Review: Chiuso Ristorante

Chiuso Ristorante Buenos Aires

Despite the overwhelming amount of Italian immigrants in Buenos Aires, it’s surprisingly tough to get solid Italian food that goes above and beyond your typical heavy gnocchi or sludgy risotto. Sure, there are a few spots that do it right (L’Adesso and Guido’s come to mind), but let’s just say – the struggle is real.

Thank heavens for owner/somm/one-man-show Mariano Akman and his dedication to righting this wrong. With years of experience under his belt, he opened Doppio Zero on Zabala, a tree-lined street in the posh part of Belgrano. Located on the ground floor of a boutique hotel, the 30-cover bistro served up fresh orecchiette and other pastas, and classic seafood and meat dishes, in the most intimate of miniature settings. They quickly outgrew this space and moved around the corner to a larger locale on Soldado de Independencia en Las Cañitas.

When word of its closing spread, I’d feared that it was the end of the line. Luckily, it was just a reinvention, a la Cher or Lady Gaga (but with fewer sequins). With a new name – Chiuso Ristorante – and a fancy new address – San Martín 1153, right in front of Plaza San Martín in Retiro – there was lots of buzz from the start.

The space itself is classic, anchored by the marble topped bar in what is otherwise a pared down local without much fanfare beyond the wall of Campari bottles and large picture windows. It has good bones; tables situated near the front enjoy views of the Plaza and the rest of the downtown bustle.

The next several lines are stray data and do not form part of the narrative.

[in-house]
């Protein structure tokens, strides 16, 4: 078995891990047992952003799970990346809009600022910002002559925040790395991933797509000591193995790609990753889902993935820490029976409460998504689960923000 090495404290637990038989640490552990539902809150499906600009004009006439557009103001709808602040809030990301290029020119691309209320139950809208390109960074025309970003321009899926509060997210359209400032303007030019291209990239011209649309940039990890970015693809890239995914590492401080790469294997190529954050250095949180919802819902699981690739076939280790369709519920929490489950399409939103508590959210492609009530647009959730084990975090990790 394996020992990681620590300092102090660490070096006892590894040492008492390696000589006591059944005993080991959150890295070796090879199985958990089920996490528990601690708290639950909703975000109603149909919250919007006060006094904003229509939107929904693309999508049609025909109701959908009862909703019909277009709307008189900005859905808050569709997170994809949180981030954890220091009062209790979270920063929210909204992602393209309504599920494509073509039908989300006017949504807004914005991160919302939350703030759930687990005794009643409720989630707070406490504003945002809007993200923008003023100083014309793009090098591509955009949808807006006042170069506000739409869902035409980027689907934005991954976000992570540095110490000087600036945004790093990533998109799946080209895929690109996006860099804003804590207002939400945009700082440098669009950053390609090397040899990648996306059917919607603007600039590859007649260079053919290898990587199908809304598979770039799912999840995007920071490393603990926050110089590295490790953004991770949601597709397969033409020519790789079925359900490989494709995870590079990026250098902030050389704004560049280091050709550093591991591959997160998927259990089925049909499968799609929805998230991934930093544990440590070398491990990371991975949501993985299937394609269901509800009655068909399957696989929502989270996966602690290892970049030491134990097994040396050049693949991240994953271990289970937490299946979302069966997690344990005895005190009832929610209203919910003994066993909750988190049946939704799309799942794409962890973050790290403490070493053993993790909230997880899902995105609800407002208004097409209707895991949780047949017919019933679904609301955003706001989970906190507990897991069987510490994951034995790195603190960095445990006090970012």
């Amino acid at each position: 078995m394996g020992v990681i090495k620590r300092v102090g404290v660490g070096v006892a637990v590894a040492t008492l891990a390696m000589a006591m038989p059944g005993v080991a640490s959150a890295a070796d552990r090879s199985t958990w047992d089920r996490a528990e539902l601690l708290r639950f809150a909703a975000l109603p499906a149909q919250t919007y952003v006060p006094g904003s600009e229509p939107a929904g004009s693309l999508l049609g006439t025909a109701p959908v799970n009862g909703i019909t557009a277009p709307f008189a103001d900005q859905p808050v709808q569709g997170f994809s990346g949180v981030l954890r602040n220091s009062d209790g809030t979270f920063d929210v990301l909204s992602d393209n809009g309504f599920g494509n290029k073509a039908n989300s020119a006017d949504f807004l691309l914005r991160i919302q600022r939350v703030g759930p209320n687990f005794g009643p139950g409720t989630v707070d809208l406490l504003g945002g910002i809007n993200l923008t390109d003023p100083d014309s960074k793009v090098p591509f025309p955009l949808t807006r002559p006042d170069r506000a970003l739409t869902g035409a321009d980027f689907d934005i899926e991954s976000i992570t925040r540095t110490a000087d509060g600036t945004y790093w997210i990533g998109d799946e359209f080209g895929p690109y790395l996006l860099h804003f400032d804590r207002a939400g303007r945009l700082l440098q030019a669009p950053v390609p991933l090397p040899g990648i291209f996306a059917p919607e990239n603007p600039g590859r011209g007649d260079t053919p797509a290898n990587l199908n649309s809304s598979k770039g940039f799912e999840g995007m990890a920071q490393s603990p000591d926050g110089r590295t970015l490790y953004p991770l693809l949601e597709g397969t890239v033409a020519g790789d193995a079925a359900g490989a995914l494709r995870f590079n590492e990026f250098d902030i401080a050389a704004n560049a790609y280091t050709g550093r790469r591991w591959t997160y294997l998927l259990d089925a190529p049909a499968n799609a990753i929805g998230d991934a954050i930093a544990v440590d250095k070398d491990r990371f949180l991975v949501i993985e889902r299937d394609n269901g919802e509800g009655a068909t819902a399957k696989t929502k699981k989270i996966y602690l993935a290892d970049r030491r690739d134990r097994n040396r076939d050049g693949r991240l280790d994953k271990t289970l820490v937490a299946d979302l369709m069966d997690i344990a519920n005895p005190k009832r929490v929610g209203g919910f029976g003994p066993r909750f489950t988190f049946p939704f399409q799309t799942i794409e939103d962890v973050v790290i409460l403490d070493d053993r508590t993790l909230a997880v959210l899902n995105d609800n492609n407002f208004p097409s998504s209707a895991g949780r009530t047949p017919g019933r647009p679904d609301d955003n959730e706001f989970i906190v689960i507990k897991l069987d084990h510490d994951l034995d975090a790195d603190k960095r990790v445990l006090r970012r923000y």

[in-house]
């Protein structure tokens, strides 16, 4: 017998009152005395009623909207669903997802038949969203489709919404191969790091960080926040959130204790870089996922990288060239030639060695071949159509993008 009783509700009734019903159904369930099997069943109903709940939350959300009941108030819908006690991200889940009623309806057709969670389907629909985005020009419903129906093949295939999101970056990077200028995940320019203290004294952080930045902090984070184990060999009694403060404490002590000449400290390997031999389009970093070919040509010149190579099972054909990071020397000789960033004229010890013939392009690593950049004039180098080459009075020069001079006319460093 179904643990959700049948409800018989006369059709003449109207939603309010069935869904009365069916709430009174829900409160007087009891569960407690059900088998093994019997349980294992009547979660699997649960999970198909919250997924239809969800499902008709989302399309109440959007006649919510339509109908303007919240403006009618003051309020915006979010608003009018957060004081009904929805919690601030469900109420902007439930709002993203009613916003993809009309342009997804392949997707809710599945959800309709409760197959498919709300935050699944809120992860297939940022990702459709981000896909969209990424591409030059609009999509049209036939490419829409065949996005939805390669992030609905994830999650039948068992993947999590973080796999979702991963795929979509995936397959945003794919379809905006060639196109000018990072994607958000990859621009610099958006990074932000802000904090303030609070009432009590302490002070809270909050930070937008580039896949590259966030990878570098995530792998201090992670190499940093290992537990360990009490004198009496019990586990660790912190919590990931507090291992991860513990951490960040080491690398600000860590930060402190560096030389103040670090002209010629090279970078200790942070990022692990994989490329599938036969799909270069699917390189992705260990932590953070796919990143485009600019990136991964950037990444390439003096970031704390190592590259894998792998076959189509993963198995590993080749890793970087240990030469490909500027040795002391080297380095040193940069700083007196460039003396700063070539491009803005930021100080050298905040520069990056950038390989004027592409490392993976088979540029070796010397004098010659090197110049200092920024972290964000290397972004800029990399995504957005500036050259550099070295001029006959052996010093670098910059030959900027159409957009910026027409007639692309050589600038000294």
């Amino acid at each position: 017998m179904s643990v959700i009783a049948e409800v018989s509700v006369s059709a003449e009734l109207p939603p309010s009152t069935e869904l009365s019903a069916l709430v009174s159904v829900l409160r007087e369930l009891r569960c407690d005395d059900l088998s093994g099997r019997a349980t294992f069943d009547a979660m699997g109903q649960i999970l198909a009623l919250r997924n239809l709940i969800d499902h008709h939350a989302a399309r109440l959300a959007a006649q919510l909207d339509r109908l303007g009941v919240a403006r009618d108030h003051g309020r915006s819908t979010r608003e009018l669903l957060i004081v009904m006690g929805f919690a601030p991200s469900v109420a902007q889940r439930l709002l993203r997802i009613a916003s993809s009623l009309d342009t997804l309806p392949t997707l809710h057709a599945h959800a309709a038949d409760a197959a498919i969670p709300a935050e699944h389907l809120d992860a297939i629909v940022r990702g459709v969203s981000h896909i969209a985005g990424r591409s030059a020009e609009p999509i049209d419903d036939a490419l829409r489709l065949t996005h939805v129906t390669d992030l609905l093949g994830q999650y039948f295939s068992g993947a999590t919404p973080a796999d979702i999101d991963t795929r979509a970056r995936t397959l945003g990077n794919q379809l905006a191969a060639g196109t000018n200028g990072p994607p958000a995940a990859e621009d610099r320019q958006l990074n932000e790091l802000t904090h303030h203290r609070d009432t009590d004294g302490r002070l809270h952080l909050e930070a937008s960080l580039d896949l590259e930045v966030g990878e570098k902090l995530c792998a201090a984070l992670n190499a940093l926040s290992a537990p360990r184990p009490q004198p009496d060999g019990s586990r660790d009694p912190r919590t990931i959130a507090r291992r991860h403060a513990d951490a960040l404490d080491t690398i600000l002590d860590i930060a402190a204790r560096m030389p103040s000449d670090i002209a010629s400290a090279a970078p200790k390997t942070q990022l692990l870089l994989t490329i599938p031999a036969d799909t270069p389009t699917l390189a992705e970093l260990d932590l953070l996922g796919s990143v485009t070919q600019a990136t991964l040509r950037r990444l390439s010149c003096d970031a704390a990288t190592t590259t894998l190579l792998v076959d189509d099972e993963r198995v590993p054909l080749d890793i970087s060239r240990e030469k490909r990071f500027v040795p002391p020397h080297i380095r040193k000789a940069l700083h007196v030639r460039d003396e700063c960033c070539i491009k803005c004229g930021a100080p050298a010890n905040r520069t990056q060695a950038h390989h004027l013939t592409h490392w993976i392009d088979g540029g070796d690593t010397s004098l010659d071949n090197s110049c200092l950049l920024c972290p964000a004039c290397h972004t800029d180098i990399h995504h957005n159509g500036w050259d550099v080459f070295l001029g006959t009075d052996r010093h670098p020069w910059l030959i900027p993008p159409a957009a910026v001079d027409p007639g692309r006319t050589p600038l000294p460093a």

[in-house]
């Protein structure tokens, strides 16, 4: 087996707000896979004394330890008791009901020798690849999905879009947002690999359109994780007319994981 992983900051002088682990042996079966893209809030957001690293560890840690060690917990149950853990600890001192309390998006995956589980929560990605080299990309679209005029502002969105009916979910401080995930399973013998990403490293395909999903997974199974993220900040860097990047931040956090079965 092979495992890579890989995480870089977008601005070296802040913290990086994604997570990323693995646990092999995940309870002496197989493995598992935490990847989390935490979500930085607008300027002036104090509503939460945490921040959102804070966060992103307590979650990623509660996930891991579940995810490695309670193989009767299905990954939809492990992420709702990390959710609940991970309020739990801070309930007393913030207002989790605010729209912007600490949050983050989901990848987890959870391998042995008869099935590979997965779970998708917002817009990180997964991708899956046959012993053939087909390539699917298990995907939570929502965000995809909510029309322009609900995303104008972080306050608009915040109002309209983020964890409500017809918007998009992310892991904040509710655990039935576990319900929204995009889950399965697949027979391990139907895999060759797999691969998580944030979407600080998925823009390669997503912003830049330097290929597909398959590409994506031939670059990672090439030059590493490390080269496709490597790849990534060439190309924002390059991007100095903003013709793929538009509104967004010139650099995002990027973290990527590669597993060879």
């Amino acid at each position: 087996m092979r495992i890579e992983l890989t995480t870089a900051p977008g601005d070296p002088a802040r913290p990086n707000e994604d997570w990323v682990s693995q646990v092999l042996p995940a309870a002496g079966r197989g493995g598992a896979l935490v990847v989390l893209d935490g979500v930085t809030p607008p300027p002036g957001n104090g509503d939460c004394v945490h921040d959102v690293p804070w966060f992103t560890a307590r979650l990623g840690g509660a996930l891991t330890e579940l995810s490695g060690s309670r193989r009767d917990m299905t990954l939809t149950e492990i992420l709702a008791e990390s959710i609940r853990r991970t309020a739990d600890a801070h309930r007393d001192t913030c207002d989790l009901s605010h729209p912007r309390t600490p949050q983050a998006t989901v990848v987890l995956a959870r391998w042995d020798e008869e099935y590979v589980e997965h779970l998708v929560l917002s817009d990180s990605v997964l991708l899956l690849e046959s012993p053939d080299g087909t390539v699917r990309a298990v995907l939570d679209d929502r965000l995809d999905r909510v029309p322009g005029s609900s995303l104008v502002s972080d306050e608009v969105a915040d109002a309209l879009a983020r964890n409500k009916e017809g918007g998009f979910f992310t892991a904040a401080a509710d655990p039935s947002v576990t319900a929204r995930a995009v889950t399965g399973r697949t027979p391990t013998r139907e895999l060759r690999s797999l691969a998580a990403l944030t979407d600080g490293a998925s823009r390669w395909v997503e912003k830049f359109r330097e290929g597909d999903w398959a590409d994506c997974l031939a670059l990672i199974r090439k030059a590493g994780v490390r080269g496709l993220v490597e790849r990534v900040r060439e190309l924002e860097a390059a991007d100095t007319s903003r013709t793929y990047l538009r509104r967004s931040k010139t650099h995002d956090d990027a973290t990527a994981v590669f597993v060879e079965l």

And the food? Just as great – if not better than – before. The variety of antipasti includes cold treats like fresh salads, burrata, paté, as well as warm plates with grilled polenta, prawns with pesto, and the most insane rabbit croquettes that you’ve ever had in this lifetime. Sonnets can – and should – be written about these croquettes. They’re light, crunchy and contain zero filler; the red pepper sauce that comes with is the perfect accompaniment. When I win the lottery I will demand to have an endless supply of these puppies on hand at all times. No joke.

Pesto Prawns - Chiuso Ristorante

Mains feature pasta (both fresh and by De Cecco), risotti, and seafood/meat. You can’t really go wrong with anything here; the conchiglie served with lamb ragú, fresh citrus ricotta and arugula knocked my socks off, as did the pappardelle with broccoli, ‘shrooms and pancetta. Though it was a tough choice between the prawn and mushroom risotti, the prawns edged out by a hair. If you’re not in the mood for carbs, order the rabbit – served just like Mariano’s grandmother used to prepare it.

Pappardelle - Chiuso RistoranteMaybe you’re experiencing a different kind of dilemma. Rather than struggle to decide what to eat, you want to order it all. Fear not. Every dish on the menu (antipasti included) can be ordered as a full or half portion. Whether you want to maximize your ordering strategy if out with friends or just want to pretend you’re sticking to your diet, it’s the best way to sample a dish without having to commit fully to it. (It should be noted that these half portions are still filling and won’t leave you scarfing down the bread basket, though it’s so delicious you would have already done so by now).